USCIS TO ACCEPT ADDITIONAL H-2B FILINGS FOR FY 2005 AND 2006
Washington, DC – Beginning May 25, 2005, U.S. Citizenship and Immigration Services (USCIS) will begin to accept additional petitions for H-2B workers as required by the Save Our Small and Seasonal Businesses Act of 2005.
WORKERS WHO BENEFIT FROM THE ACT
The Act allows USCIS to accept filings beginning May 25, 2005 for two types of H-2B workers seeking work start dates as early as immediately:
1. For FY 2005: Approximately 35,000 workers, who are new H-2B workers or who are not certified as returning workers as set forth below, seeking work start dates before October 1, 2005.
2. For FY 2005 and 2006: All "returning workers," meaning workers who counted against the H-2B annual numerical limit of 66,000 during any one of the three fiscal years preceding the fiscal year of the requested start date. This means:
a) In a petition for a work start date before October 1, 2005(FY 2005), the worker must have been previously approved for an H-2B work start date between October 1, 2001 and September 30, 2004.
b) In a petition for a work start date on or after October 1, 2005 (FY 2006), the worker must have been previously approved for an H-2B work start date between October 1, 2002 and September 30, 2005.
c) If a petition was approved only for "extension of stay" in H-2B status, or only for change or addition of employers or terms of employment, the worker was not counted against the numerical limit at that time and, therefore, that particular approval cannot in itself result in the worker being considered a "returning worker" in a new petition. Any worker not certified as a "returning worker" will be subject to the numerical limitation for the relevant fiscal year.
Petition forms and processing will follow current rules, with these additional requirements for "returning workers:"
1. The Petition: The petition must include a certification from the petitioner (employer) signed by the same person who signed the Form I-129 stating, "As a supplement to the certification made on the attached Form I-129, I further certify that the workers listed below have entered the United States in H-2B status or changed to H-2B status during one of the last three fiscal years." The list must set forth the full name of the worker. If the petition seeks change of status of the worker within the United States, it must include evidence of previous H-2B admissions, such as a visa or a copy of I-94 admission document.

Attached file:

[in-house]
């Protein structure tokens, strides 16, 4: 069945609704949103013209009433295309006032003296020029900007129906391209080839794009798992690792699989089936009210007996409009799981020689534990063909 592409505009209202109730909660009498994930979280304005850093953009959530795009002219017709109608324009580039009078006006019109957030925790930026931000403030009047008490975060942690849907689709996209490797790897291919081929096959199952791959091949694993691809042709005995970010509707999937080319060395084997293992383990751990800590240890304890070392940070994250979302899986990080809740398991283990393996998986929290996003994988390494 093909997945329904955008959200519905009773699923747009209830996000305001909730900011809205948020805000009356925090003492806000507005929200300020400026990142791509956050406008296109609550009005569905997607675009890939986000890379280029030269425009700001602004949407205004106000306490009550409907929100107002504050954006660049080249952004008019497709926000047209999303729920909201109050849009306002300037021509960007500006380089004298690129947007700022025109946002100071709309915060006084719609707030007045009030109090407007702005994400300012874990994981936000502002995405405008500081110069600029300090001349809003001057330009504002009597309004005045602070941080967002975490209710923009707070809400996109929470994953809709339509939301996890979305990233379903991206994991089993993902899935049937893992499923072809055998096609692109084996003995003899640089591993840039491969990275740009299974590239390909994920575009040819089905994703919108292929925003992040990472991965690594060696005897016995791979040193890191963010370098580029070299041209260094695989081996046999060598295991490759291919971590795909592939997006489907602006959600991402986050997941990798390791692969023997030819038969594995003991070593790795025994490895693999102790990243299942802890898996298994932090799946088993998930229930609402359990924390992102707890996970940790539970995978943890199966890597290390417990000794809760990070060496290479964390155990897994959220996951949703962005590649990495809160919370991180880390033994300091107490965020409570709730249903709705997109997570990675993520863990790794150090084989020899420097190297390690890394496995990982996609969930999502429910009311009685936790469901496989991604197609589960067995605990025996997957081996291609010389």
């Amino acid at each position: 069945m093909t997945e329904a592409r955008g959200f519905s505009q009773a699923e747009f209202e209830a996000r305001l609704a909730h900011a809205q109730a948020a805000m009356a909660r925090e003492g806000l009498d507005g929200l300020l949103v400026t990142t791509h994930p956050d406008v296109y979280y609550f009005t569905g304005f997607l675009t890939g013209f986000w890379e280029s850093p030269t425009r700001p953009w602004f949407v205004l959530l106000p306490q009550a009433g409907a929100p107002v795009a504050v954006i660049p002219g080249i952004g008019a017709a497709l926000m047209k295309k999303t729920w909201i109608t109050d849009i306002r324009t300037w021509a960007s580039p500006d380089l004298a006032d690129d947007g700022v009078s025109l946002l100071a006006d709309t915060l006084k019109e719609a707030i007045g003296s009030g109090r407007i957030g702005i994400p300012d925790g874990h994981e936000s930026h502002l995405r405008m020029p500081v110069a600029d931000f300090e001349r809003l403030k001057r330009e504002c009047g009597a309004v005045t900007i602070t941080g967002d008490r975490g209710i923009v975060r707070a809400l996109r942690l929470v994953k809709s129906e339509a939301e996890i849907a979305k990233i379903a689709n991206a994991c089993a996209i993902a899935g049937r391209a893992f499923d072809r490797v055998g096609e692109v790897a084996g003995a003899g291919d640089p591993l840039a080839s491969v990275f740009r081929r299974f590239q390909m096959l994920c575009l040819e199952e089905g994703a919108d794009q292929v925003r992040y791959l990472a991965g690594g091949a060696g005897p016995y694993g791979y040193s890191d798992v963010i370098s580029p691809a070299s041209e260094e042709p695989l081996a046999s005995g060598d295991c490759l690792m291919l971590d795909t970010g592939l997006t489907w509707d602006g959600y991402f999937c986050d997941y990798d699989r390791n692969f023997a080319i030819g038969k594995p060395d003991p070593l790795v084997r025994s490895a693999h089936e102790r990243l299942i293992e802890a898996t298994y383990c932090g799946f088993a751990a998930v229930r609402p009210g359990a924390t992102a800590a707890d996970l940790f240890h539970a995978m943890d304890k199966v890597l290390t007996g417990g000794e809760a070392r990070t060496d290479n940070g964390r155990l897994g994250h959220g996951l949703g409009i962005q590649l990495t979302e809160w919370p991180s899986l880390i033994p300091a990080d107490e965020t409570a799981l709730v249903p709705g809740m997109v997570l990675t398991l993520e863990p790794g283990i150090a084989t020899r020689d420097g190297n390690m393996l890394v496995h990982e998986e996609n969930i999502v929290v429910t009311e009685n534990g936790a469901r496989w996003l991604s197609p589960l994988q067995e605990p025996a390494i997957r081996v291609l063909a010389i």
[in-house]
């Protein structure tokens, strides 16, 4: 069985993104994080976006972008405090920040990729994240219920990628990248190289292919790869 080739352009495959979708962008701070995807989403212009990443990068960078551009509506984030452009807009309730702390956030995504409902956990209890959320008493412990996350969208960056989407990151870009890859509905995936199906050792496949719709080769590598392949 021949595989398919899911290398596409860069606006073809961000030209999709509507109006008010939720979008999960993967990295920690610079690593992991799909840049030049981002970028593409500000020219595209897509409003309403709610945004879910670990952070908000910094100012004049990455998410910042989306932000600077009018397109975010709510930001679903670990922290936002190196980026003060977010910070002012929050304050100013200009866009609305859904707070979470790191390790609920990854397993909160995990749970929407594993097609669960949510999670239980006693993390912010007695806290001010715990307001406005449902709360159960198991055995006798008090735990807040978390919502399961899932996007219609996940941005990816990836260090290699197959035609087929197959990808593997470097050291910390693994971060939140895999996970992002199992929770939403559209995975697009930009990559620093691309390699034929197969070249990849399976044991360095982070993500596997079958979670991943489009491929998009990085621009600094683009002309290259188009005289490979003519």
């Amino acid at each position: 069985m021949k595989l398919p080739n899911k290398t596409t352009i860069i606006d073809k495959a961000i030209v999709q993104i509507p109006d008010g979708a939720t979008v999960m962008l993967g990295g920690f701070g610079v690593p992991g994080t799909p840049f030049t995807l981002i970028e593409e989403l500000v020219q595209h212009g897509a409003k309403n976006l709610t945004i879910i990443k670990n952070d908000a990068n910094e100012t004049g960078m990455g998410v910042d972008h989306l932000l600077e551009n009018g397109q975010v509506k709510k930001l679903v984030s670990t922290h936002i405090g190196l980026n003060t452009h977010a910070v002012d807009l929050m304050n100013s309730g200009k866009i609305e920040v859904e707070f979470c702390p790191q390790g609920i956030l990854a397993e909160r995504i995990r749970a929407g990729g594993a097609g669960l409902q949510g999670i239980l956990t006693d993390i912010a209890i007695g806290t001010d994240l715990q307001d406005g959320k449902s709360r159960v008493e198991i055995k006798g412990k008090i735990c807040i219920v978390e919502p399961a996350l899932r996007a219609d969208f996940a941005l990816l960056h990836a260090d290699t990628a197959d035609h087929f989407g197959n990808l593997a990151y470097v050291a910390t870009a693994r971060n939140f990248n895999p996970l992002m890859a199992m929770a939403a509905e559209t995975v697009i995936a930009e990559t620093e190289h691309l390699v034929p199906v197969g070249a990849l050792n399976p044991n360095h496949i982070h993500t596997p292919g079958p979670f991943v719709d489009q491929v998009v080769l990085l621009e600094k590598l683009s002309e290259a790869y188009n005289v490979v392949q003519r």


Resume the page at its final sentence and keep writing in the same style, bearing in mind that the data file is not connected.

2. Multiple Workers: A single petition may benefit more than one worker, including unnamed workers in "special filing situations" for business reasons. However, any returning workers must be listed in a certification as described above. For multiple named workers, including returning workers, "Attachment 1" to Form I-129 must be included and completed.
3. After the Petition: A petition approval notice will list any returning workers, who must be prepared to show to the U.S. consulate (when requesting an H-2B visa) or CBP port inspector (if visa exempt) proof of the worker's previous H-2B admissions, such as a visa or a copy of I-94 admission document. The State Department will confirm prior visas through its electronic system, and that alone may be sufficient, but failure to show these documents may result in denial of visa or admission.
As usual, each petition must include a labor certification from the Department of Labor (DOL). The process for labor certification for H-2B is described on the DOL website at the following link. USCIS will accept a copy of the labor certification in those cases where the original labor certification has previously been accepted by USCIS.
Premium processing requests may be submitted by including a Form I-907 and the additional $1,000 fee.
In addition to the normal filing fee for petitions received by USCIS on or after May 25, 2005, and seeking work start dates beginning on or after October 1, 2005 (FY 2006), each petition must include a new additional fraud prevention and detection fee of $150. This fee is per petition, regardless of the number of workers benefiting from the petition.
NUMERICAL LIMIT CUT-OFFS
When any H-2B numerical limitation has been reached, USCIS will reject any additional H-2B petition filings that are subject to numerical limits (i.e., other than for "returning workers" and for extension of stay, change of employers or terms of employment). For FY 2006 filings, the Act provides that the numerical limit for the first 6 months of the fiscal year shall be no more than 33,000, with the remaining 33,000 H-2B numbers to be allocated on or after April 1, 2006.
The Act has allowed waiver of any requirement to issue regulations in order to implement expeditiously the provisions described above, and USCIS does not plan to supplement this Public Notice, which has been posted on the USCIS website, with any further notice in the Federal Register. USCIS may post other website notices, including to announce when particular numerical limits have been reached or filing procedures for the second half of FY 2006.
NEW SANCTIONS FOR MISREPRESENTATIONS
Employers should also note that the Act contains new sanctions provisions and civil monetary penalties (up to $10,000 per violation) for failure to meet any of the H-2B petition conditions and for willful misrepresentation of a material fact. These new sanctions provisions become effective October 1, 2005.